On our very last night together, we all signed each other’s journals and promised not to read them until we were on the planes back home; I still hold those notes very close to me and often read them when I miss the friends I have made.
The story of when I stepped off the aeroplane back in the United States always makes me smile. I hadn’t showered in days, I was wearing a t-shirt covered in paint, and my hair was wild around my shoulders. My sister and dad were waiting for me and as I ran up to give them hugs, they looked shocked. Later, when he retold the story to family and friends, my dad would say he did not even recognise me, that I was a completely different person. Inside and out, I had changed; and most definitely for the better.
Word eventually got out. I live in a very small town and the story of my volunteer work spread, and it even made it into our local newspaper. However, walking down the street, you would not be able to single me out as the girl who went to Africa. There is no blinking sign above my head announcing that yes; I am the high school student who took malaria pills, the one with yellow fever and typhoid vaccinations coursing her body. However, if you look closely the clues are there. There is a ring from a bead market permanently on my finger, a Cedi tucked away in my wallet for safekeeping.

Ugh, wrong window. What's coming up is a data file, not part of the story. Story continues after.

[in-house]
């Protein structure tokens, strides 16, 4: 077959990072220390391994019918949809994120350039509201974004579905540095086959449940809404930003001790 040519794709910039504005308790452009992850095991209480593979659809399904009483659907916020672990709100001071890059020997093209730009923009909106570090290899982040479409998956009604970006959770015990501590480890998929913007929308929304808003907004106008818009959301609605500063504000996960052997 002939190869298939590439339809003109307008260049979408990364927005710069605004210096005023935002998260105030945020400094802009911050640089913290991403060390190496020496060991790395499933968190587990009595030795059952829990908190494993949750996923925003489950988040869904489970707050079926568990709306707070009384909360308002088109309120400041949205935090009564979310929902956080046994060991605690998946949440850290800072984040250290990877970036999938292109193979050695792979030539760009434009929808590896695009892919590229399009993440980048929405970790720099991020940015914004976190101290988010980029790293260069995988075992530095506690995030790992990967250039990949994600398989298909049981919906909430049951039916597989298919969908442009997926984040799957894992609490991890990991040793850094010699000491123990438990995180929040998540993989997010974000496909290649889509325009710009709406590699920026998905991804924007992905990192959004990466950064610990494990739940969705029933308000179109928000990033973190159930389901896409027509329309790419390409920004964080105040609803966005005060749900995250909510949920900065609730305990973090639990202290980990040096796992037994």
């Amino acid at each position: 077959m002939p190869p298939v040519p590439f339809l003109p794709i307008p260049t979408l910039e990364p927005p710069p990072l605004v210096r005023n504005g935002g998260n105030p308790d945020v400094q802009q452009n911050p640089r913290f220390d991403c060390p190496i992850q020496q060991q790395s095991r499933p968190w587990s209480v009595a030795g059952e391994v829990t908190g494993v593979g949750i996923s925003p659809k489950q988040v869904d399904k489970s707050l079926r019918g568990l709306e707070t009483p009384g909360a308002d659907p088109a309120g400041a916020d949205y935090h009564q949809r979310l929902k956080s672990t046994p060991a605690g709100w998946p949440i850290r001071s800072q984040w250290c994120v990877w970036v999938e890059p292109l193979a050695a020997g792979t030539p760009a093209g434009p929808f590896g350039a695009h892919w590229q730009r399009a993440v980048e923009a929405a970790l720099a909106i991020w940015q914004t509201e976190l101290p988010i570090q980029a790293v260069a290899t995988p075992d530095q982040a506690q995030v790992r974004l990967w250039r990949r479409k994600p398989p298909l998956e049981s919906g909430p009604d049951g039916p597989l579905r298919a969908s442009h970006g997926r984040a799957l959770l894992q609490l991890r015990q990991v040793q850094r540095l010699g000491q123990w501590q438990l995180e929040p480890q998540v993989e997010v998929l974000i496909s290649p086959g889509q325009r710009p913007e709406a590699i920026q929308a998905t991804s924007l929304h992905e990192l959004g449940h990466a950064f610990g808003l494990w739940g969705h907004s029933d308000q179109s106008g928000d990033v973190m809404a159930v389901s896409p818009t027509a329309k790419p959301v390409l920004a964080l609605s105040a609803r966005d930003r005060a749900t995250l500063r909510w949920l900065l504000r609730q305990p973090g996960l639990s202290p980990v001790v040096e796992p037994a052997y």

This trip is the biggest thing I have ever done in my life thus far. It was the first time I ever left the country, the first time I travelled alone. If someone were to write a book about me or paint a picture, this would be the longest chapter, the most colourful. It is the most amazing, most rewarding thing you can do in your life; I doubt any future experience will be able to top it and I recommend travelling and volunteering abroad to everybody; to open up horizons, to challenge yourself, to do things you never thought you would ever be capable of doing.